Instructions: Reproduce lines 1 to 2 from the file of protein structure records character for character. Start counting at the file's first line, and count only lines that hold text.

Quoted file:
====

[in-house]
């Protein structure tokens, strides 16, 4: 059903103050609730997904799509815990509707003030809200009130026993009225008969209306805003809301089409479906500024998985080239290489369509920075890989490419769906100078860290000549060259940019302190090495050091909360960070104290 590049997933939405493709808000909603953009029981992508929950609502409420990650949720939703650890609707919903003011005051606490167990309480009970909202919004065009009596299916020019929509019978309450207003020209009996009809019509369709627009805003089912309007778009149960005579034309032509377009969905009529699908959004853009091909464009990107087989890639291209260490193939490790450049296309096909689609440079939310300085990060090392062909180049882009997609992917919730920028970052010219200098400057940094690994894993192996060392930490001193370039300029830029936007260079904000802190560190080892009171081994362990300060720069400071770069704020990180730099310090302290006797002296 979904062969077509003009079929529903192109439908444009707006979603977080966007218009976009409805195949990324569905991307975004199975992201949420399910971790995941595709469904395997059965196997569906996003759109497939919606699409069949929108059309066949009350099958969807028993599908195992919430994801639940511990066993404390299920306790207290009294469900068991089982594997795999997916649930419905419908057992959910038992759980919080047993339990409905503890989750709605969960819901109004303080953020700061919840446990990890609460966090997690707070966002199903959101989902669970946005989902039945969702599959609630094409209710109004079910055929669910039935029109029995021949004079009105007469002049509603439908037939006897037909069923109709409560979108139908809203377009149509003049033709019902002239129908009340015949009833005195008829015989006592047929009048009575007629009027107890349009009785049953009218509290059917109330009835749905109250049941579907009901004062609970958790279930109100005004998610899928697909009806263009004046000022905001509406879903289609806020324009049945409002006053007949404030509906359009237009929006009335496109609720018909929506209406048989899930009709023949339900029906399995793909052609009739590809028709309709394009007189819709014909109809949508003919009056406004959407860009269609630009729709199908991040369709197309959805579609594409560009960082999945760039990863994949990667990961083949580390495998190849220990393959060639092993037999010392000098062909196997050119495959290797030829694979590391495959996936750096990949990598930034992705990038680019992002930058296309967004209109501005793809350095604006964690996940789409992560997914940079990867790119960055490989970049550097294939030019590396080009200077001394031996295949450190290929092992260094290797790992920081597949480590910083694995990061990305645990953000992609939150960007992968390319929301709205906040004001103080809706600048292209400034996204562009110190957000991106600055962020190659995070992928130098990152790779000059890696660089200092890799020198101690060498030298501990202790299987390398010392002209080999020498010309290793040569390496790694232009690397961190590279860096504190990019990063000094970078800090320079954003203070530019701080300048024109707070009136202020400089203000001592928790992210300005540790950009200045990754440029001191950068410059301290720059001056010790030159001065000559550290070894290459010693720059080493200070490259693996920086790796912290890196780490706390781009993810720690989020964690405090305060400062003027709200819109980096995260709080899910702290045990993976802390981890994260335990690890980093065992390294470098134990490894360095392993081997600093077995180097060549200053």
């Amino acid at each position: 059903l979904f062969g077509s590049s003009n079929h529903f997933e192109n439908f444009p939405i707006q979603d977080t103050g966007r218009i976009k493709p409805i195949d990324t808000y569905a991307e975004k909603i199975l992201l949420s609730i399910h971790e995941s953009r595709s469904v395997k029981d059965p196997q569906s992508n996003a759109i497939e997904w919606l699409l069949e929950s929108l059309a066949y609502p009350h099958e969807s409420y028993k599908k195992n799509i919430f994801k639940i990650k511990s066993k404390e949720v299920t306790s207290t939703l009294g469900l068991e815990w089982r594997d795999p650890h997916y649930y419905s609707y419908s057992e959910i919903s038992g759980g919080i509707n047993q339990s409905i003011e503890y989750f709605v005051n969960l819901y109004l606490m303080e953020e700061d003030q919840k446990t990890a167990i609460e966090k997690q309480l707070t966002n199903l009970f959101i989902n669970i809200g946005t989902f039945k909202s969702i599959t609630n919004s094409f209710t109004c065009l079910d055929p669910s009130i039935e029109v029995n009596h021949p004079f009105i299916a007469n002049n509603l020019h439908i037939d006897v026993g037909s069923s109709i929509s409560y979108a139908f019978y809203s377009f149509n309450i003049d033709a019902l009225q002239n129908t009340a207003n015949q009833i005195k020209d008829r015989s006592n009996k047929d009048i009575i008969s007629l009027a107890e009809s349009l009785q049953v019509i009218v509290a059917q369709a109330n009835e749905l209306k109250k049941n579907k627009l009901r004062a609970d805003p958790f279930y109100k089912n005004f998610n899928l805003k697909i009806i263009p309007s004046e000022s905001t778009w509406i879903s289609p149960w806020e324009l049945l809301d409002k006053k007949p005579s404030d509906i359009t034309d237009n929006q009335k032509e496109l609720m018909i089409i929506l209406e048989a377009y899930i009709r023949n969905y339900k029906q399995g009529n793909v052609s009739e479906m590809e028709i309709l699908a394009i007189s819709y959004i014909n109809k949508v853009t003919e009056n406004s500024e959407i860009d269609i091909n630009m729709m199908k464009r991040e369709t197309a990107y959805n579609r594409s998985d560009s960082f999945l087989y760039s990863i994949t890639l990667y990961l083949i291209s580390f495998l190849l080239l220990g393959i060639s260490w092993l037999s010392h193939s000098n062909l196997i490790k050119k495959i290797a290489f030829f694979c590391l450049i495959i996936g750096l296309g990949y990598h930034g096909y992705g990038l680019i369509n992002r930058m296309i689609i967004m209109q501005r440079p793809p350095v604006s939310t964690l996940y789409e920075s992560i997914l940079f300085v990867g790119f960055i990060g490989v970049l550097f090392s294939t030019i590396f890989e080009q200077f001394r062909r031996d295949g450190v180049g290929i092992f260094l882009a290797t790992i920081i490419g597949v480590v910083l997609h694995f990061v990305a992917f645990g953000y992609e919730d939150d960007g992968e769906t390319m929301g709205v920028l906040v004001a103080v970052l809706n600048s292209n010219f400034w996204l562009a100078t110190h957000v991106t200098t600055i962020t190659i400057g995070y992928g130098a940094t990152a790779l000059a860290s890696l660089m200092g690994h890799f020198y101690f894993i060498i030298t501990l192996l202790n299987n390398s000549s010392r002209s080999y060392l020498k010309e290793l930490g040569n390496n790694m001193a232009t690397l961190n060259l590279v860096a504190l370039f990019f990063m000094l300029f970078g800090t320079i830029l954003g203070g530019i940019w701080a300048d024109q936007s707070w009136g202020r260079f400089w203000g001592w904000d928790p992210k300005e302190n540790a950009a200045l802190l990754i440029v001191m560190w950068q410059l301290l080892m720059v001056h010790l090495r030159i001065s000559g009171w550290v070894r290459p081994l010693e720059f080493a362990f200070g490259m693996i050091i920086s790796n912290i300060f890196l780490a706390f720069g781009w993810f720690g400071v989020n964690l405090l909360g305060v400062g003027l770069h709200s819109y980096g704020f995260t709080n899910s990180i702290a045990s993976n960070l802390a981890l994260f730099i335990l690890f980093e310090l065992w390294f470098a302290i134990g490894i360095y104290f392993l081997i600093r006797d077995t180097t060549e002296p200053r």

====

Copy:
[in-house]
């Protein structure tokens, strides 16, 4: 059903103050609730997904799509815990509707003030809200009130026993009225008969209306805003809301089409479906500024998985080239290489369509920075890989490419769906100078860290000549060259940019302190090495050091909360960070104290 590049997933939405493709808000909603953009029981992508929950609502409420990650949720939703650890609707919903003011005051606490167990309480009970909202919004065009009596299916020019929509019978309450207003020209009996009809019509369709627009805003089912309007778009149960005579034309032509377009969905009529699908959004853009091909464009990107087989890639291209260490193939490790450049296309096909689609440079939310300085990060090392062909180049882009997609992917919730920028970052010219200098400057940094690994894993192996060392930490001193370039300029830029936007260079904000802190560190080892009171081994362990300060720069400071770069704020990180730099310090302290006797002296 979904062969077509003009079929529903192109439908444009707006979603977080966007218009976009409805195949990324569905991307975004199975992201949420399910971790995941595709469904395997059965196997569906996003759109497939919606699409069949929108059309066949009350099958969807028993599908195992919430994801639940511990066993404390299920306790207290009294469900068991089982594997795999997916649930419905419908057992959910038992759980919080047993339990409905503890989750709605969960819901109004303080953020700061919840446990990890609460966090997690707070966002199903959101989902669970946005989902039945969702599959609630094409209710109004079910055929669910039935029109029995021949004079009105007469002049509603439908037939006897037909069923109709409560979108139908809203377009149509003049033709019902002239129908009340015949009833005195008829015989006592047929009048009575007629009027107890349009009785049953009218509290059917109330009835749905109250049941579907009901004062609970958790279930109100005004998610899928697909009806263009004046000022905001509406879903289609806020324009049945409002006053007949404030509906359009237009929006009335496109609720018909929506209406048989899930009709023949339900029906399995793909052609009739590809028709309709394009007189819709014909109809949508003919009056406004959407860009269609630009729709199908991040369709197309959805579609594409560009960082999945760039990863994949990667990961083949580390495998190849220990393959060639092993037999010392000098062909196997050119495959290797030829694979590391495959996936750096990949990598930034992705990038680019992002930058296309967004209109501005793809350095604006964690996940789409992560997914940079990867790119960055490989970049550097294939030019590396080009200077001394031996295949450190290929092992260094290797790992920081597949480590910083694995990061990305645990953000992609939150960007992968390319929301709205906040004001103080809706600048292209400034996204562009110190957000991106600055962020190659995070992928130098990152790779000059890696660089200092890799020198101690060498030298501990202790299987390398010392002209080999020498010309290793040569390496790694232009690397961190590279860096504190990019990063000094970078800090320079954003203070530019701080300048024109707070009136202020400089203000001592928790992210300005540790950009200045990754440029001191950068410059301290720059001056010790030159001065000559550290070894290459010693720059080493200070490259693996920086790796912290890196780490706390781009993810720690989020964690405090305060400062003027709200819109980096995260709080899910702290045990993976802390981890994260335990690890980093065992390294470098134990490894360095392993081997600093077995180097060549200053």